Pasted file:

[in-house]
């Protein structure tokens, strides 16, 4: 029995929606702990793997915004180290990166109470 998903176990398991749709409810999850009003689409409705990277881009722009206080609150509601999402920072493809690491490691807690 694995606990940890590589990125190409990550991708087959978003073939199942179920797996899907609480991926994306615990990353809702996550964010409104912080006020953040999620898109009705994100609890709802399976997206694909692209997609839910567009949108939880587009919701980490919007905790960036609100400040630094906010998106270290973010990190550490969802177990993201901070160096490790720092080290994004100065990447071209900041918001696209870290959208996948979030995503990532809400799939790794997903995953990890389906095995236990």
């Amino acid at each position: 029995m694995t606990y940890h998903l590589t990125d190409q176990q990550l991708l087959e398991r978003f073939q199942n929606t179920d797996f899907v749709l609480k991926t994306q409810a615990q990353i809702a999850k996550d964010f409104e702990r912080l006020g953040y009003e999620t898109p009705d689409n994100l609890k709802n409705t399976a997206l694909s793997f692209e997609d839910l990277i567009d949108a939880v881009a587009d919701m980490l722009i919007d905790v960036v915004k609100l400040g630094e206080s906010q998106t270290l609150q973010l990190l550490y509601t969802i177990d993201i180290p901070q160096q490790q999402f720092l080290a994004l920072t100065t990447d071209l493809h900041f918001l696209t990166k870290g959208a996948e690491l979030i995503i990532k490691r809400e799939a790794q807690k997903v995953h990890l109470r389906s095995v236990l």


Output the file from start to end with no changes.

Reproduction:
[in-house]
């Protein structure tokens, strides 16, 4: 029995929606702990793997915004180290990166109470 998903176990398991749709409810999850009003689409409705990277881009722009206080609150509601999402920072493809690491490691807690 694995606990940890590589990125190409990550991708087959978003073939199942179920797996899907609480991926994306615990990353809702996550964010409104912080006020953040999620898109009705994100609890709802399976997206694909692209997609839910567009949108939880587009919701980490919007905790960036609100400040630094906010998106270290973010990190550490969802177990993201901070160096490790720092080290994004100065990447071209900041918001696209870290959208996948979030995503990532809400799939790794997903995953990890389906095995236990």
């Amino acid at each position: 029995m694995t606990y940890h998903l590589t990125d190409q176990q990550l991708l087959e398991r978003f073939q199942n929606t179920d797996f899907v749709l609480k991926t994306q409810a615990q990353i809702a999850k996550d964010f409104e702990r912080l006020g953040y009003e999620t898109p009705d689409n994100l609890k709802n409705t399976a997206l694909s793997f692209e997609d839910l990277i567009d949108a939880v881009a587009d919701m980490l722009i919007d905790v960036v915004k609100l400040g630094e206080s906010q998106t270290l609150q973010l990190l550490y509601t969802i177990d993201i180290p901070q160096q490790q999402f720092l080290a994004l920072t100065t990447d071209l493809h900041f918001l696209t990166k870290g959208a996948e690491l979030i995503i990532k490691r809400e799939a790794q807690k997903v995953h990890l109470r389906s095995v236990l």